Giant Interactive Group, one of China’s largest video game companies, will return to China’s main board by reverse merger, according to an announcement on Sunday.
The game company will take the shell of Century Cruises, a main board-listed tourism company. According to the announcement, Century Cruises will acquire all shares of Giant Interactive Group for RMB 13.1 billion (USD 2 billion). After the deal, Shi Yuzhu, the founder and chairman of Giant Interactive Group, will be the actual controller of Century Cruises.
Ji Xuefeng, the president of Giant Interactive Group, told China Business News that after the company goes public, it will accelerate its overseas acquisition. It’s reported that the game company is in negotiations to acquire one of the top-five mobile game companies in the world.
Notable among the new shareholders are Yunfeng Capital led by Jack Ma, Hony Venture Capital headed by Lenovo’s chair Liu Chuanzhi, and leading Chinese private equity manager CDH Fund. Yunfeng Capital will hold 9% of the company’s shares while Hony Venture Capital will take 6.92%.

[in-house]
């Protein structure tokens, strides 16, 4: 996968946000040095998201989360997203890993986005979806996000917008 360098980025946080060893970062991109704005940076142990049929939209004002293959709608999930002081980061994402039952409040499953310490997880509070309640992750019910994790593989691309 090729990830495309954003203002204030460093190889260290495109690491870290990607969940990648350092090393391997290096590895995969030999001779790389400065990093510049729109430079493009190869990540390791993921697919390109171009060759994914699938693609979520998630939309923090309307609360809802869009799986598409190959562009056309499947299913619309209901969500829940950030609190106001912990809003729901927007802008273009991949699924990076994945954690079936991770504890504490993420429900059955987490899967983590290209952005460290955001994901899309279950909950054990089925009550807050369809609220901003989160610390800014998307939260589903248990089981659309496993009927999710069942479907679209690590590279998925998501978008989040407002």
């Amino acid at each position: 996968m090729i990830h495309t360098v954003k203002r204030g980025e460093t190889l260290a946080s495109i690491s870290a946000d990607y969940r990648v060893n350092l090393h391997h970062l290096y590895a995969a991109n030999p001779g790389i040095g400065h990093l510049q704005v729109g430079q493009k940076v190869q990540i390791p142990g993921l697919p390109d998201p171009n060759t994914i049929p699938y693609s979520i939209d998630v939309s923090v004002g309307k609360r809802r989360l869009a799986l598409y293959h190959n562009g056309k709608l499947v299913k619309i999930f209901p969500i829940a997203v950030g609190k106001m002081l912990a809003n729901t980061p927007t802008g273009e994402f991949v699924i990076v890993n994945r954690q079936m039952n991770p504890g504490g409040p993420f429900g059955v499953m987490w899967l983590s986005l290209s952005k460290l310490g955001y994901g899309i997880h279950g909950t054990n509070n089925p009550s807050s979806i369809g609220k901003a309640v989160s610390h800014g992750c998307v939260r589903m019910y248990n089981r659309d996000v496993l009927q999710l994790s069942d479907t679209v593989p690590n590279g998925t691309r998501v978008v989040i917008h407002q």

Jack Ma, Liu Chuanzhi and Shi Yuzhi are intimate friends as well as long-term business partners. Giant Interactive was an Alibaba shareholder before it went public and gained a four-fold profit out of the deal.
Giant Interactive Group withdrew from the U.S. stock market last July at the price of USD 2.87 billion, the first Chinese game company to leave the U.S. stock market. It finished the removal of its VIE structure in September.
Giant Interactive Group was established in November 2004 as ZT Network with ZT Online being its flagship game. The company was renamed Giant Interactive in 2007 after Lanlin Capital, a venture capital controlled by Shi Yuzhu, acquired the company.
Photo from ZT’s official site
Giant Interactive’s net profit in the first nine months of this year was RMB 218 million (USD 34.6 million). It achieved net profits of RMB 1.27 billion (USD 15 million) in 2012, RMB 1.31 billion (USD 20 million) in 2013 and RMB 2.18 billion (USD 35 million) in 2014.
It’s estimated that China’s game market will reach USD 22.2 billion by the end of 2015, according to a report by Dutch video game research company Newzoo.
Photo from Newzoo